Yesterday, we conducted an onsite survey of IT professionals attending the RSA Conference, being held this week at Moscone Center, San Francisco. The poll asked respondents how their companies secure applications and infrastructures in the age of access, and it revealed that only slightly more than half (55%) believe their company’s current technology investment ensures their company’s cybersecurity. This leaves about half of respondents with a lack of confidence in their own organization’s corporate security!
While this fact is startling, it shouldn’t be too surprising, since a recent Forrester study, commissioned by Centrify, confirms that in the past two years, two-thirds of companies experienced an average of five or more data breaches. With more and more data breaches reaching the headlines, companies need to ensure they have strong security measures in place that go beyond traditional measures like passwords. This is vital, since not only will employees lose confidence in their own organization, but customers will as well. In fact, a 2016 study commissioned by Centrify found that 66 percent of adults in the U.S. are at least somewhat likely to stop doing business with a company that has suffered a cyberbreach.
Time to Rethink Security
Organizations need to rethink their approach to security to regain the confidence of their employees and customers. Enterprises need to redefine security to follow identity – they need to protect identities as they access applications, devices, and infrastructure – both on-premises and in the cloud. As our onsite RSA survey shows, many organizations do not implement enough identity and access management (IAM) best practices for them to warrant a confident score.
Among 15 different IAM best practices, organizations are most likely to enforce single sign-on (68 percent), adaptive multi-factor authentication (43 percent) and least privileged access (44 percent). Organizations are least likely to enforce privileged session recording (13 percent), granular automatic deprovisioning across server and app accounts (12 percent), and privilege elevation management (8 percent).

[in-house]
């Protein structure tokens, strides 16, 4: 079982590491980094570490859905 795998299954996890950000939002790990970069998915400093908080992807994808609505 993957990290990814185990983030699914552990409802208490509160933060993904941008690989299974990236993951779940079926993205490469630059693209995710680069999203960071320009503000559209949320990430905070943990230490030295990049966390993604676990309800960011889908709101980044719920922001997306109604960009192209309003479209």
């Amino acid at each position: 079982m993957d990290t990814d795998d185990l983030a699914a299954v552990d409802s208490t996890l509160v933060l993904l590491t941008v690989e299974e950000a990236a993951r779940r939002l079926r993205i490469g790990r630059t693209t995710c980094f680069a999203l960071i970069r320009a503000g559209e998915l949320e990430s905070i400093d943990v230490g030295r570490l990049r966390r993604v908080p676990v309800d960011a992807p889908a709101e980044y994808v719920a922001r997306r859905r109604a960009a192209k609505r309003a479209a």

Identity and Access Management Maturity Scores
Depending on the IAM best practices employed, respondents received an IAM maturity score – with level one being the least mature and level four being the most mature. Only twenty percent of respondents received a level four IAM maturity score, meaning they conduct audits with confidence and are, according to the Forrester study, fifty percent less likely to experience a breach and more likely to spend forty percent less on technology. The other eighty percent received a lower IAM maturity score, meaning they are much more likely to experience two times more breaches and $5 million more in costs.
The survey shows that a lack of confidence in corporate cybersecurity directly correlates to more organizations having a low maturity score. Eighty percent of organizations need to employ better IAM practices to stop the breaches now. If they do not, then they risk not only costing their company millions, but also losing customer trust and employee confidence. It doesn’t matter if you’re one of largest multinational technology companies, because no organization is immune to the threat of a data breach, or the consequences that follow. It is time to rethink your security and secure your enterprise identities today.
Learn how to rethink security with our new e-book, "Rethink Security: A Massive Paradigm Shift in the Age of Access."